How the other Half Lives is a book by Jacob August Riis who was an immigrant. I am sure you have heard of this book that portrays the lives of tenement dwellers in New York City in 1890. There were around 1,000,000 or more people living in terrible poverty. Mostly families living in one tiny room. Riis shed a light on their condition with his photographs. He didn’t even own a camera or know anything about photography when he began, but his photos helped to change the awful living conditions.

    Among my many piles of books, in various places tucked away here and there, I came across my old book. The first thing that came to mind was perspective!  There isn’t a person in the world who doesn’t carry a burden of some kind even from the least to the greatest. Personally I don’t look at people as being from the least or greatest at all…just each person having value to contribute to their world.  But if one were to use a scale, then the least of New York, the tenements, were invisible until Riis took the time and care to say something!

   The first is a photo of wash day. (mine should be a happy occasion for ever after)

   The second is a lady with tuberculosis trying to stay away from her family as she recovers.  (what a beautiful smile)


28 thoughts on “Perspective

  1. Wow girl I’ll never complsain about laundry day or even my illness again. Thankful for my NEw washing machine and dryer and grateful that the my health condition is not contagious.
    I’ve never read his book although several times in my life its been brought to my attention. Your review of it is inspiring, no O want to know. It’s on my wish list.

  2. Yeah I just found it on Kindle! Now I have a digital copy for under $4 that will allow me to read it this morning. But I can tell I will need a hard copy of my oown to hold and touch. Kindle is okay, I would never have purchased one but I found I have an app on my laptop that cost me nothing more. So why not?

  3. These are very powerful images. I will have to look for a copy of this book. I had never heard of it.

  4. Thank you Laurie! I never thought I would care about History when I was in high school. But time gives a different perspective doesn’t it? I am glad you stopped by!

  5. Oddly, you and I focused our posts on the same subject today. I linked to this post as a reference for the difference in poverty brought on by sudden circumstance and the chronic poverty that exists today. Thank you for reminding me of Riis’ work.

  6. I’m not familiar with these photographs, or Riis, for that matter, Terri. And I would like to learn more. This is such an incredibly poignant photo essay…he caught the important historical episodes, didn’t he? I’m really moved…and impressed. I’m so glad you shared, and brought him to my attention. Debra

  7. I like this thought provoking review a lot. I like how you narrated, it is not necessary to have a camera of your own to show the reality. We all need to try in our small ways, with in our own limitation to bring a change to this world. And after reading this post of yours, I can tell that Riss was a perfect example of this. Thank you for sharing such an inspiring story.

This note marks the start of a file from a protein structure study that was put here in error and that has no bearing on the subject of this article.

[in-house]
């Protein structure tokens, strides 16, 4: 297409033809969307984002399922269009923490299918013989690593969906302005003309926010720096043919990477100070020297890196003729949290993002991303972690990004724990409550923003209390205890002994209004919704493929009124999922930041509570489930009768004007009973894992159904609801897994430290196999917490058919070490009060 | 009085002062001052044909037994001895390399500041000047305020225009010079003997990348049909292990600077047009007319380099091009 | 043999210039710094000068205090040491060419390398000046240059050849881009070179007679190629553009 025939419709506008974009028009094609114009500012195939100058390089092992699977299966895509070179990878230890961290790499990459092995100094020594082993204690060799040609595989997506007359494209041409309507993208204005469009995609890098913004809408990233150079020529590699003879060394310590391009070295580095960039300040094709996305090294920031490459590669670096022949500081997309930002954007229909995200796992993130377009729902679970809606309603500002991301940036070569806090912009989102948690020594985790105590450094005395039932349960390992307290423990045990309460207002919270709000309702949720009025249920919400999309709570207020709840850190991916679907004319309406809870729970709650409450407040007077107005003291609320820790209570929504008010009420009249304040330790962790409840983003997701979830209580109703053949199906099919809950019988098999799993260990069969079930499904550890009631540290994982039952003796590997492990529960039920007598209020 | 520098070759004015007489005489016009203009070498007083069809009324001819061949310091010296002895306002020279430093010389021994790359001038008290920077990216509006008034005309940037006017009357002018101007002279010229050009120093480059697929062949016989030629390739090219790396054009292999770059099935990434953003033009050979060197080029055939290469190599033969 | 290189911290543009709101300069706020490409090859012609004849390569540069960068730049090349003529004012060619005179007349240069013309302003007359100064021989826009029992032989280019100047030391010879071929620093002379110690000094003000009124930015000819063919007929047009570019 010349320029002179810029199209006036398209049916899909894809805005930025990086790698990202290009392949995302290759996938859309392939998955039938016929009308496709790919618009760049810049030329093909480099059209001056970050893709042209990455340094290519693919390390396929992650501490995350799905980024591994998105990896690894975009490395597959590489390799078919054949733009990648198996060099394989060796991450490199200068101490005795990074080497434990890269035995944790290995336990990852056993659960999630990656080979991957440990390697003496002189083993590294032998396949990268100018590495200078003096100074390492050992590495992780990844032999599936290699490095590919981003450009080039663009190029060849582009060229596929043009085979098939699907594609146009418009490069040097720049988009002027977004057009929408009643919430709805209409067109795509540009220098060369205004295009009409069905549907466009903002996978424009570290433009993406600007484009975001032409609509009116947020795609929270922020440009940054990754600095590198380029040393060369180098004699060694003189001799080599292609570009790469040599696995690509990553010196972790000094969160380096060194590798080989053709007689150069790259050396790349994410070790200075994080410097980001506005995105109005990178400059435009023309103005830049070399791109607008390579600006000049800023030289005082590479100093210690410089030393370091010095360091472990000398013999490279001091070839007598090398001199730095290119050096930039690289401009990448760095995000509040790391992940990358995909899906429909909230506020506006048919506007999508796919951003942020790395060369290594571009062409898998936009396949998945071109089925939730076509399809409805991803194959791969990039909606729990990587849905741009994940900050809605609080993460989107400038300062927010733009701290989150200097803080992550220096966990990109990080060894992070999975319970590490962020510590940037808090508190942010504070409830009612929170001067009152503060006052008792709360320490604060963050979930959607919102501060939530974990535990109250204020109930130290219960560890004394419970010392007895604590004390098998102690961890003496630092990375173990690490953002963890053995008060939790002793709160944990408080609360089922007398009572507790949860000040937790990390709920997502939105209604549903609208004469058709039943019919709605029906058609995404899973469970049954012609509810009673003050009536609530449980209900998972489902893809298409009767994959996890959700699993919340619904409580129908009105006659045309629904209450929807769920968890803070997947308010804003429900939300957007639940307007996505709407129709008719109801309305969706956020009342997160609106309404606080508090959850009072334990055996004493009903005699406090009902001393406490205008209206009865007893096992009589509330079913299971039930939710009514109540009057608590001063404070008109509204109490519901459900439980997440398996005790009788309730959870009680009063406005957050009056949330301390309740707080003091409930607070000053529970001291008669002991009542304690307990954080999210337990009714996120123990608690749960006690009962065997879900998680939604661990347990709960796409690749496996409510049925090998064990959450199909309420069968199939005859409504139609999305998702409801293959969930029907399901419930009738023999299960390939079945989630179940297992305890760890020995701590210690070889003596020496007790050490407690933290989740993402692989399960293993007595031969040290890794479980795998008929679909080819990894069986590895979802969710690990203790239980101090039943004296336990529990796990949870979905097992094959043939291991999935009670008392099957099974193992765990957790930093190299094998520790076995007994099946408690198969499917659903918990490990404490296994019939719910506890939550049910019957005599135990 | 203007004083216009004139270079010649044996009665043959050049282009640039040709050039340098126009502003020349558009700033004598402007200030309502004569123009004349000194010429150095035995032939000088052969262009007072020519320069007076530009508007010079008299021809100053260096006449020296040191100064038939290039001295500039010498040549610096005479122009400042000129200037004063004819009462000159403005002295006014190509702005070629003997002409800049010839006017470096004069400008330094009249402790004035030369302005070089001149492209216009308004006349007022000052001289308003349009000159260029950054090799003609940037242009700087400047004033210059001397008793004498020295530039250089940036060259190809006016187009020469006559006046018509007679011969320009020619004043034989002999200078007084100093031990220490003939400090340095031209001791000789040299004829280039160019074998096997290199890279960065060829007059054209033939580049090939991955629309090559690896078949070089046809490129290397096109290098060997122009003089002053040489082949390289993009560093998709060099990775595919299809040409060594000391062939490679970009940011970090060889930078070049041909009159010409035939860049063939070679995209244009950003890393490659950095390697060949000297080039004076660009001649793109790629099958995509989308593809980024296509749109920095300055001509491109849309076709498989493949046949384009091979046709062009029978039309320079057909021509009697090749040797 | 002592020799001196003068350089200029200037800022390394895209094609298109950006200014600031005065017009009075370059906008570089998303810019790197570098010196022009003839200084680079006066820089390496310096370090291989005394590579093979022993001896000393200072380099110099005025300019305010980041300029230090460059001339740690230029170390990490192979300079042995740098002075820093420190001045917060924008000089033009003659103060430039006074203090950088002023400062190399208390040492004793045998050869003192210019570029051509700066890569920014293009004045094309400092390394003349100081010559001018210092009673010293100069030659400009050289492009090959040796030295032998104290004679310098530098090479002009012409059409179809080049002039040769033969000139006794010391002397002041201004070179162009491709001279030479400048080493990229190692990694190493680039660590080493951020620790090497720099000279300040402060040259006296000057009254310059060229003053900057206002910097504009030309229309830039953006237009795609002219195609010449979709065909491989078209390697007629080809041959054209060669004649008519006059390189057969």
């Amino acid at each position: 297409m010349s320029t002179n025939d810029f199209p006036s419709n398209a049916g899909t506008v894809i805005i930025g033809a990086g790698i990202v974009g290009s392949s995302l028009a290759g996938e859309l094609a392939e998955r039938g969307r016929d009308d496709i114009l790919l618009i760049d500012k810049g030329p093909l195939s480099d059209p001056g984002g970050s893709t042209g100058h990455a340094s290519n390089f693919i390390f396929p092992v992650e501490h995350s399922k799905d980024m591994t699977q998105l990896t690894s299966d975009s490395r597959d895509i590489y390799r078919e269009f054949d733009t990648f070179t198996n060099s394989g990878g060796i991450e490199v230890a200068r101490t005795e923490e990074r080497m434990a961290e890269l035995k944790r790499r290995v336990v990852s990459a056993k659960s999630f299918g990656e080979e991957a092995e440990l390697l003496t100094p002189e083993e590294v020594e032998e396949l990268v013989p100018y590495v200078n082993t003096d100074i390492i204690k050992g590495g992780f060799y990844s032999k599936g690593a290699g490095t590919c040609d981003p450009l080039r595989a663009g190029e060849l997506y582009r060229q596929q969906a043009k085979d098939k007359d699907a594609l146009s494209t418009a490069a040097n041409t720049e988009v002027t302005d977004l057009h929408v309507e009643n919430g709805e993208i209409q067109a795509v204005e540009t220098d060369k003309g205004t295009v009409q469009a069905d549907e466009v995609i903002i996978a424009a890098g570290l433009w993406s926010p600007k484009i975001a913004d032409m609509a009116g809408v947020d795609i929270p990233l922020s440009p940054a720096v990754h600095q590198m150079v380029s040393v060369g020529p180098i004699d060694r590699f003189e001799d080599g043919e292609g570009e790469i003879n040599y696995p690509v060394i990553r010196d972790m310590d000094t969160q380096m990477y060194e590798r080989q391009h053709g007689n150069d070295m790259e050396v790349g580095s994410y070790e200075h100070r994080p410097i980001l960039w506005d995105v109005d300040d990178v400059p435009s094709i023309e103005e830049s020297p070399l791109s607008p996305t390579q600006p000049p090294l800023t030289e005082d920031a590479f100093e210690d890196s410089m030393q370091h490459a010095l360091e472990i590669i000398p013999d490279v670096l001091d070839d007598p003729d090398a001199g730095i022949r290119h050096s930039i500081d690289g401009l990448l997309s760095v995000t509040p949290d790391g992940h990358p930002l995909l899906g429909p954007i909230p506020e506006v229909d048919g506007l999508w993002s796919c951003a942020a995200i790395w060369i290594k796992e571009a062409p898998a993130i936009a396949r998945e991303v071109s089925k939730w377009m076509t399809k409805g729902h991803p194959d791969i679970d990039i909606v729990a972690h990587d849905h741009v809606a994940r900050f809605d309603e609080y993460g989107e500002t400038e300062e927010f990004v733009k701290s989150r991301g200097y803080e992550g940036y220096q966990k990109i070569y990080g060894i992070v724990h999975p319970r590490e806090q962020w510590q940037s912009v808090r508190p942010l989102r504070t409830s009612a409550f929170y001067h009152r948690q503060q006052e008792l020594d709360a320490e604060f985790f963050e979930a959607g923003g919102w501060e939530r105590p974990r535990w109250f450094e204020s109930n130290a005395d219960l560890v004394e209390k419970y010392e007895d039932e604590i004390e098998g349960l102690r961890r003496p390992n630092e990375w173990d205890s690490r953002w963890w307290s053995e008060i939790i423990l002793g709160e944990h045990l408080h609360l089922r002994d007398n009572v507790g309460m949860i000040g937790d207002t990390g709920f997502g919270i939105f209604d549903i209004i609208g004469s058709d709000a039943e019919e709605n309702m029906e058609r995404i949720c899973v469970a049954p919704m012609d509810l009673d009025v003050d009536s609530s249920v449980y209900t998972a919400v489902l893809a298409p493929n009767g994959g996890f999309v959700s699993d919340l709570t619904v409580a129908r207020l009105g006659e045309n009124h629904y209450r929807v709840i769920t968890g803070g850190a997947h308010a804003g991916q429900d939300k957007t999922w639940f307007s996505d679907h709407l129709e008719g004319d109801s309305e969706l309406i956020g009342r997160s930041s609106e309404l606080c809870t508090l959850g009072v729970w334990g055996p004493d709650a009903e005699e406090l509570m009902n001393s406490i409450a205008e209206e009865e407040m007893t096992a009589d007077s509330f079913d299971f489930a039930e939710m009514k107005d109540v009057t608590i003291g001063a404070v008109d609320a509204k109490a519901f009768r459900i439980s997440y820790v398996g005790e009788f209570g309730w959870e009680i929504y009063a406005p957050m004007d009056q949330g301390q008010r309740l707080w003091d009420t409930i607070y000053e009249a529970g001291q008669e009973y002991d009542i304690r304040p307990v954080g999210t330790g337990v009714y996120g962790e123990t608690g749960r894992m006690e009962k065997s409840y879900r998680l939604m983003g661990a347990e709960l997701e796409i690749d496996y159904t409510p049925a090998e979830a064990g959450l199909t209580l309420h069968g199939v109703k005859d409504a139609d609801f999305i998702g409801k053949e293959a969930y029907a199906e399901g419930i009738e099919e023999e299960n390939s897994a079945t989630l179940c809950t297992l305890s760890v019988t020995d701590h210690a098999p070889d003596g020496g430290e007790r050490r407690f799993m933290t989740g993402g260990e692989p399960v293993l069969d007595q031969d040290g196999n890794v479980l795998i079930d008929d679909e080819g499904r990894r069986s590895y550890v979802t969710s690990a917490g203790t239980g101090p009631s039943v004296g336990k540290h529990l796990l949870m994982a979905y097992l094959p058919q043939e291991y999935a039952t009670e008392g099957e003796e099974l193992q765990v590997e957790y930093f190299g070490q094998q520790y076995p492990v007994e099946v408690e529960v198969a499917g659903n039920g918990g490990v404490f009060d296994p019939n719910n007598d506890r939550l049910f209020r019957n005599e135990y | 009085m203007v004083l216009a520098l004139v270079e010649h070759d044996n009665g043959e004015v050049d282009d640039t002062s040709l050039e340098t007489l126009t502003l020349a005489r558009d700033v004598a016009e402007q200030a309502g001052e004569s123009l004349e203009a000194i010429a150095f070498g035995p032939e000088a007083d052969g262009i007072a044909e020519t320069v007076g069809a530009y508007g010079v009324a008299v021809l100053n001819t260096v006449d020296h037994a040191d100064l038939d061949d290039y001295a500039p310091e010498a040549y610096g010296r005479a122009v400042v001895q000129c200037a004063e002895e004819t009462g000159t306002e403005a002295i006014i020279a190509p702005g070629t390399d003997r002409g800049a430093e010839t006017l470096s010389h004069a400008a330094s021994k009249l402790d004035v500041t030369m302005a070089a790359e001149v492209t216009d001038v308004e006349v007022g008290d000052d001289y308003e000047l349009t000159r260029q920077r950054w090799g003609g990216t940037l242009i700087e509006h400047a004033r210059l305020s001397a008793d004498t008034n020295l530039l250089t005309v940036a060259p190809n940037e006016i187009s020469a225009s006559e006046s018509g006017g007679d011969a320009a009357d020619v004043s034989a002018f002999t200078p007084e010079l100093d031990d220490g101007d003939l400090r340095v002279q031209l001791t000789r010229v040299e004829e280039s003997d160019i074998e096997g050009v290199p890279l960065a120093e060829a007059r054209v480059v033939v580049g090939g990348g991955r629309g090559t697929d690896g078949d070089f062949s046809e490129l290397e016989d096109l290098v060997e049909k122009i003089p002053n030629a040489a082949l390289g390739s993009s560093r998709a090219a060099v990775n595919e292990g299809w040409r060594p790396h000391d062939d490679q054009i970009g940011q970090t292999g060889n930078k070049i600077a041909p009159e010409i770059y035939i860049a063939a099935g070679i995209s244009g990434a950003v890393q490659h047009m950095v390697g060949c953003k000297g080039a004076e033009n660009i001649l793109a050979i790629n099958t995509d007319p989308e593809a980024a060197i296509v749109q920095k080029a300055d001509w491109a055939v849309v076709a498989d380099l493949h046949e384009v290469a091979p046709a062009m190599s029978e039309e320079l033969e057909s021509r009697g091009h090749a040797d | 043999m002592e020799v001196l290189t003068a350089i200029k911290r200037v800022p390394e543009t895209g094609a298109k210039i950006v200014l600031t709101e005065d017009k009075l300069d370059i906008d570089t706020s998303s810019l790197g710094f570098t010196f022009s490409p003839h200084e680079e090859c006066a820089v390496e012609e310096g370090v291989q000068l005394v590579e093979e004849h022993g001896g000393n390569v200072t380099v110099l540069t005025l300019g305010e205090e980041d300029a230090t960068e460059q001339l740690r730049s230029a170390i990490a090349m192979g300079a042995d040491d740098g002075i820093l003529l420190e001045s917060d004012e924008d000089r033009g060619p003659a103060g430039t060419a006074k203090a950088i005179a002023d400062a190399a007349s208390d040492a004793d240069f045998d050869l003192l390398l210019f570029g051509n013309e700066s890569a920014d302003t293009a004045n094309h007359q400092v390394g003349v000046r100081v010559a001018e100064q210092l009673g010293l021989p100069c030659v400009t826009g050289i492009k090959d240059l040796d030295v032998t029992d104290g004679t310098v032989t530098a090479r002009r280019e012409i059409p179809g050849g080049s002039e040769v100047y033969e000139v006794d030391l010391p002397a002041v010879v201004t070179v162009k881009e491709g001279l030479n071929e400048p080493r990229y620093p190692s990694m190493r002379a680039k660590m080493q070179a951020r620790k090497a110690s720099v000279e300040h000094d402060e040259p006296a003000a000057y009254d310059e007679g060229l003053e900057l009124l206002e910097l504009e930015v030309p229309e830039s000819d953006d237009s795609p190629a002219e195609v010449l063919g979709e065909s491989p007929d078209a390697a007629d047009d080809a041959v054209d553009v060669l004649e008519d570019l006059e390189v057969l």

8. I remember learning about Riis in high school History class. But the emphasis was on memorizing the term social reform, rather than really understanding the subjects of his work. Now I wish I’d looked more closely. I also wonder if “the other half” was much more than half, and if that woman in the second photo got better or if she froze to death.

    Thank you for posting this, Terri. I’ll be thinking about it all day.

  9. I tried to find out what happened to her before I posted, but the only mention is a general description of those who had to live on the roof at times due to illness or crowding. There are a lot of stats in the back and since Riis worked as a police reporter he was able to dig under the surface so….in NY 1888 the pop. of tenements was 1,093,701… being three families to a room. I wish there were a way to know what happened to her. The only info are these words (that I could find) “Fighting tuberculosis on the roof” The word moving is feebly used to descibe the effect this book has on a person. And also such a story that one person caused others to look and really see.

  10. This is really a lovely post, Terri. I love the photos, and my heart goes out to the poor woman with TB. I had relatives living in the Lower East side tenements from 1905-1910, as they earned passage over for the family a few fares at a time, until they could all be together. Last year when we were in New York, we visited the Tenement Museum, and took the tour, which was really interesting. Thank you for a great post.

  11. I am so glad you shared that, and what stories there must be around the kitchen table. What incredible family to live in the tenements as they earned a way for someone else to come over so they could be together. That is just inspiring and beautiful. Thank you Naomi.

  12. Thank you for reminding us about keeping everthing in perspective! Those photos are heartbreaking…
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